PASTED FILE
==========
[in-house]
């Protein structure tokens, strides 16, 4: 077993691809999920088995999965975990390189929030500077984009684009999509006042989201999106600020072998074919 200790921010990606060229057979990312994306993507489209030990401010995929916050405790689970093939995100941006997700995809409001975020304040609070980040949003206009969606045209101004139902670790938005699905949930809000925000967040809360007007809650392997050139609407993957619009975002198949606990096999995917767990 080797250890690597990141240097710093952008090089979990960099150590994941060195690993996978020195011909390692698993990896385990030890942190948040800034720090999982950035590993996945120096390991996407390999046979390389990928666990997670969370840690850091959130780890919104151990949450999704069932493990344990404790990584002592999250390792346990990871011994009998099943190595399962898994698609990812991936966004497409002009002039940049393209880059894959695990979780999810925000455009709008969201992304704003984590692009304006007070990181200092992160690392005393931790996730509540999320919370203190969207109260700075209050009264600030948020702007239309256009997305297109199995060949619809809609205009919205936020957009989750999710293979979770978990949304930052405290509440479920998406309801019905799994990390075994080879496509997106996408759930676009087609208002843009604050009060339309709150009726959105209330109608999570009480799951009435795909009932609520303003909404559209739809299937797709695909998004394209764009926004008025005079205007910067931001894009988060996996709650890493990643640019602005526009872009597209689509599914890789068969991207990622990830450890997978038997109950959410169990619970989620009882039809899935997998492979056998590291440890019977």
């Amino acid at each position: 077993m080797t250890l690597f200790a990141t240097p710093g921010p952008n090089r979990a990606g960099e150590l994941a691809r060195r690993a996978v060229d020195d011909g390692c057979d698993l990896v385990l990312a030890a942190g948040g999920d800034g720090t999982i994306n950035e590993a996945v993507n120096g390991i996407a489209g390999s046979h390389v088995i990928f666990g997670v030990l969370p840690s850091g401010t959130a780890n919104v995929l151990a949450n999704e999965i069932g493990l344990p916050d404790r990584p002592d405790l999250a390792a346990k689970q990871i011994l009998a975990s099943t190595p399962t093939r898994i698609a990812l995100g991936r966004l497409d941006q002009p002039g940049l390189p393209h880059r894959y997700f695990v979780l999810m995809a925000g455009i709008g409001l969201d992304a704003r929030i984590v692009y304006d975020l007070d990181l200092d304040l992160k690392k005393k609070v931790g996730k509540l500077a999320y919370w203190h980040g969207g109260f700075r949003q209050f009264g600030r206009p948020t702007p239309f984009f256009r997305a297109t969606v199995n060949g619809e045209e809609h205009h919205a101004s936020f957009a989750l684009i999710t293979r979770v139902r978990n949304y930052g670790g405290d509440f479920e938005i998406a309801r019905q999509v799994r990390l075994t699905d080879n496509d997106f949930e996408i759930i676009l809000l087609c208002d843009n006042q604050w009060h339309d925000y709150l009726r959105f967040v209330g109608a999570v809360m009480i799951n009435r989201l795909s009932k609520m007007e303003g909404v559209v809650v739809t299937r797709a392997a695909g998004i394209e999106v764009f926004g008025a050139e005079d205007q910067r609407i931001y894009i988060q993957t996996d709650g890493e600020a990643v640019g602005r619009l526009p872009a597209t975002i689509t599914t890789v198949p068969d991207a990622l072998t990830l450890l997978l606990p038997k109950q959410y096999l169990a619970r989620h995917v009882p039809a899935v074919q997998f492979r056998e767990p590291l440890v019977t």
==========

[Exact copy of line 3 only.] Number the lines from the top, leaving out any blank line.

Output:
């Amino acid at each position: 077993m080797t250890l690597f200790a990141t240097p710093g921010p952008n090089r979990a990606g960099e150590l994941a691809r060195r690993a996978v060229d020195d011909g390692c057979d698993l990896v385990l990312a030890a942190g948040g999920d800034g720090t999982i994306n950035e590993a996945v993507n120096g390991i996407a489209g390999s046979h390389v088995i990928f666990g997670v030990l969370p840690s850091g401010t959130a780890n919104v995929l151990a949450n999704e999965i069932g493990l344990p916050d404790r990584p002592d405790l999250a390792a346990k689970q990871i011994l009998a975990s099943t190595p399962t093939r898994i698609a990812l995100g991936r966004l497409d941006q002009p002039g940049l390189p393209h880059r894959y997700f695990v979780l999810m995809a925000g455009i709008g409001l969201d992304a704003r929030i984590v692009y304006d975020l007070d990181l200092d304040l992160k690392k005393k609070v931790g996730k509540l500077a999320y919370w203190h980040g969207g109260f700075r949003q209050f009264g600030r206009p948020t702007p239309f984009f256009r997305a297109t969606v199995n060949g619809e045209e809609h205009h919205a101004s936020f957009a989750l684009i999710t293979r979770v139902r978990n949304y930052g670790g405290d509440f479920e938005i998406a309801r019905q999509v799994r990390l075994t699905d080879n496509d997106f949930e996408i759930i676009l809000l087609c208002d843009n006042q604050w009060h339309d925000y709150l009726r959105f967040v209330g109608a999570v809360m009480i799951n009435r989201l795909s009932k609520m007007e303003g909404v559209v809650v739809t299937r797709a392997a695909g998004i394209e999106v764009f926004g008025a050139e005079d205007q910067r609407i931001y894009i988060q993957t996996d709650g890493e600020a990643v640019g602005r619009l526009p872009a597209t975002i689509t599914t890789v198949p068969d991207a990622l072998t990830l450890l997978l606990p038997k109950q959410y096999l169990a619970r989620h995917v009882p039809a899935v074919q997998f492979r056998e767990p590291l440890v019977t």